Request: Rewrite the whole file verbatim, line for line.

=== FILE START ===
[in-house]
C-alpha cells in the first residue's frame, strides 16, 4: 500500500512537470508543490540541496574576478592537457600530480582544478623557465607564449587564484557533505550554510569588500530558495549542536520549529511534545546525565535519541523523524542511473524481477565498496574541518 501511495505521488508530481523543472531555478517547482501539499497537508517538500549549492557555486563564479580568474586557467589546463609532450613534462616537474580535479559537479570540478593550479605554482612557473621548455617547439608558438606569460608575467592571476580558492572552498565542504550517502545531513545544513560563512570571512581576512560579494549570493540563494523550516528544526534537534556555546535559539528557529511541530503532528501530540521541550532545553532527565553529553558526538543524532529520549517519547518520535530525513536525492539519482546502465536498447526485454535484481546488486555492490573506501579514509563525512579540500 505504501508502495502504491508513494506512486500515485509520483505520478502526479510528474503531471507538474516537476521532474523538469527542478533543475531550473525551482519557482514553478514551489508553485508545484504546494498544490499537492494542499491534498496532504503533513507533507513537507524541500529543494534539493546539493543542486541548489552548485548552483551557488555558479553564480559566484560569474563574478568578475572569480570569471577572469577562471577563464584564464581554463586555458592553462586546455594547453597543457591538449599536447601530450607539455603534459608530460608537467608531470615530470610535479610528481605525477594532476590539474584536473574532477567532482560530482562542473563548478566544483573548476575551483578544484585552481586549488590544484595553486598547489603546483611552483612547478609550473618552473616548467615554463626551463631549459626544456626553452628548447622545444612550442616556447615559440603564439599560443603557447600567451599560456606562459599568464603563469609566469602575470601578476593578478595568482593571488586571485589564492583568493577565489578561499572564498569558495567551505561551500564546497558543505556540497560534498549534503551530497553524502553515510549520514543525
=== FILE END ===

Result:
[in-house]
C-alpha cells in the first residue's frame, strides 16, 4: 500500500512537470508543490540541496574576478592537457600530480582544478623557465607564449587564484557533505550554510569588500530558495549542536520549529511534545546525565535519541523523524542511473524481477565498496574541518 501511495505521488508530481523543472531555478517547482501539499497537508517538500549549492557555486563564479580568474586557467589546463609532450613534462616537474580535479559537479570540478593550479605554482612557473621548455617547439608558438606569460608575467592571476580558492572552498565542504550517502545531513545544513560563512570571512581576512560579494549570493540563494523550516528544526534537534556555546535559539528557529511541530503532528501530540521541550532545553532527565553529553558526538543524532529520549517519547518520535530525513536525492539519482546502465536498447526485454535484481546488486555492490573506501579514509563525512579540500 505504501508502495502504491508513494506512486500515485509520483505520478502526479510528474503531471507538474516537476521532474523538469527542478533543475531550473525551482519557482514553478514551489508553485508545484504546494498544490499537492494542499491534498496532504503533513507533507513537507524541500529543494534539493546539493543542486541548489552548485548552483551557488555558479553564480559566484560569474563574478568578475572569480570569471577572469577562471577563464584564464581554463586555458592553462586546455594547453597543457591538449599536447601530450607539455603534459608530460608537467608531470615530470610535479610528481605525477594532476590539474584536473574532477567532482560530482562542473563548478566544483573548476575551483578544484585552481586549488590544484595553486598547489603546483611552483612547478609550473618552473616548467615554463626551463631549459626544456626553452628548447622545444612550442616556447615559440603564439599560443603557447600567451599560456606562459599568464603563469609566469602575470601578476593578478595568482593571488586571485589564492583568493577565489578561499572564498569558495567551505561551500564546497558543505556540497560534498549534503551530497553524502553515510549520514543525